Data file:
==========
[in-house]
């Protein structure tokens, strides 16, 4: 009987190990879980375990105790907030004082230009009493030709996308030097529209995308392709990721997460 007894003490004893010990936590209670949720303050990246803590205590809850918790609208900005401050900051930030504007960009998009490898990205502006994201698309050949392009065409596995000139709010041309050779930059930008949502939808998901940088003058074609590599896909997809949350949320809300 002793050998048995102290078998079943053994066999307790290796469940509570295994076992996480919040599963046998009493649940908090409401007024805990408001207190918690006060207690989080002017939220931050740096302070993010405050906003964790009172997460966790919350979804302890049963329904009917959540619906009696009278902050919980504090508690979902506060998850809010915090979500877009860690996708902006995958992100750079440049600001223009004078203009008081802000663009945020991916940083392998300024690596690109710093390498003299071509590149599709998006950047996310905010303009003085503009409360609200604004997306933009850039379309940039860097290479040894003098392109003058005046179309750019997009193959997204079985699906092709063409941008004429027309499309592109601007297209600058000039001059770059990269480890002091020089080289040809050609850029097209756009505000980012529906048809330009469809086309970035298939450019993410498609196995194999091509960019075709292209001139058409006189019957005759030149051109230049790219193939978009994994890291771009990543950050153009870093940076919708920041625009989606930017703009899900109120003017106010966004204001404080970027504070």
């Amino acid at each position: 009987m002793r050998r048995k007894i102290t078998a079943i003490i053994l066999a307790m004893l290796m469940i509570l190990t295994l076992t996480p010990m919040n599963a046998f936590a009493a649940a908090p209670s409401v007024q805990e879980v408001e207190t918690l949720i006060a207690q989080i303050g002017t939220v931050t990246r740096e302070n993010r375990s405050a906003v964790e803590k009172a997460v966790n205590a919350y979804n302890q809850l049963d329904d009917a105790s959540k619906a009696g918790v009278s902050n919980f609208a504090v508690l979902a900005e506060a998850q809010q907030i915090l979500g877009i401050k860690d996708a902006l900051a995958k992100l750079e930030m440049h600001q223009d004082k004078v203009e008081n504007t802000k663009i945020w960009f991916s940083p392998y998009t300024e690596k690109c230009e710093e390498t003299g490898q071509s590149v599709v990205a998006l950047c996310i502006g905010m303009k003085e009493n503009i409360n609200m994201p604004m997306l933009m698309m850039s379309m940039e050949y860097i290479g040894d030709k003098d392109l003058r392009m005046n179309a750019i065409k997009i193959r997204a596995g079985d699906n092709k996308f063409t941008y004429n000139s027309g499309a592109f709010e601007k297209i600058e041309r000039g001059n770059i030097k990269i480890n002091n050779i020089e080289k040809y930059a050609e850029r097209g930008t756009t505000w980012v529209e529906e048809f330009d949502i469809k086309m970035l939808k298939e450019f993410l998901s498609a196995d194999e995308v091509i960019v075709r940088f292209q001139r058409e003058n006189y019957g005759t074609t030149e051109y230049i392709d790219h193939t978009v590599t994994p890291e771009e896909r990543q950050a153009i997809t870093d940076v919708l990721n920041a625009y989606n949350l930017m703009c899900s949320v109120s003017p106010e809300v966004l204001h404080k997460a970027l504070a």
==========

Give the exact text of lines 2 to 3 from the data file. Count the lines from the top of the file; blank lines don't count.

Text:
């Protein structure tokens, strides 16, 4: 009987190990879980375990105790907030004082230009009493030709996308030097529209995308392709990721997460 007894003490004893010990936590209670949720303050990246803590205590809850918790609208900005401050900051930030504007960009998009490898990205502006994201698309050949392009065409596995000139709010041309050779930059930008949502939808998901940088003058074609590599896909997809949350949320809300 002793050998048995102290078998079943053994066999307790290796469940509570295994076992996480919040599963046998009493649940908090409401007024805990408001207190918690006060207690989080002017939220931050740096302070993010405050906003964790009172997460966790919350979804302890049963329904009917959540619906009696009278902050919980504090508690979902506060998850809010915090979500877009860690996708902006995958992100750079440049600001223009004078203009008081802000663009945020991916940083392998300024690596690109710093390498003299071509590149599709998006950047996310905010303009003085503009409360609200604004997306933009850039379309940039860097290479040894003098392109003058005046179309750019997009193959997204079985699906092709063409941008004429027309499309592109601007297209600058000039001059770059990269480890002091020089080289040809050609850029097209756009505000980012529906048809330009469809086309970035298939450019993410498609196995194999091509960019075709292209001139058409006189019957005759030149051109230049790219193939978009994994890291771009990543950050153009870093940076919708920041625009989606930017703009899900109120003017106010966004204001404080970027504070």
């Amino acid at each position: 009987m002793r050998r048995k007894i102290t078998a079943i003490i053994l066999a307790m004893l290796m469940i509570l190990t295994l076992t996480p010990m919040n599963a046998f936590a009493a649940a908090p209670s409401v007024q805990e879980v408001e207190t918690l949720i006060a207690q989080i303050g002017t939220v931050t990246r740096e302070n993010r375990s405050a906003v964790e803590k009172a997460v966790n205590a919350y979804n302890q809850l049963d329904d009917a105790s959540k619906a009696g918790v009278s902050n919980f609208a504090v508690l979902a900005e506060a998850q809010q907030i915090l979500g877009i401050k860690d996708a902006l900051a995958k992100l750079e930030m440049h600001q223009d004082k004078v203009e008081n504007t802000k663009i945020w960009f991916s940083p392998y998009t300024e690596k690109c230009e710093e390498t003299g490898q071509s590149v599709v990205a998006l950047c996310i502006g905010m303009k003085e009493n503009i409360n609200m994201p604004m997306l933009m698309m850039s379309m940039e050949y860097i290479g040894d030709k003098d392109l003058r392009m005046n179309a750019i065409k997009i193959r997204a596995g079985d699906n092709k996308f063409t941008y004429n000139s027309g499309a592109f709010e601007k297209i600058e041309r000039g001059n770059i030097k990269i480890n002091n050779i020089e080289k040809y930059a050609e850029r097209g930008t756009t505000w980012v529209e529906e048809f330009d949502i469809k086309m970035l939808k298939e450019f993410l998901s498609a196995d194999e995308v091509i960019v075709r940088f292209q001139r058409e003058n006189y019957g005759t074609t030149e051109y230049i392709d790219h193939t978009v590599t994994p890291e771009e896909r990543q950050a153009i997809t870093d940076v919708l990721n920041a625009y989606n949350l930017m703009c899900s949320v109120s003017p106010e809300v966004l204001h404080k997460a970027l504070a």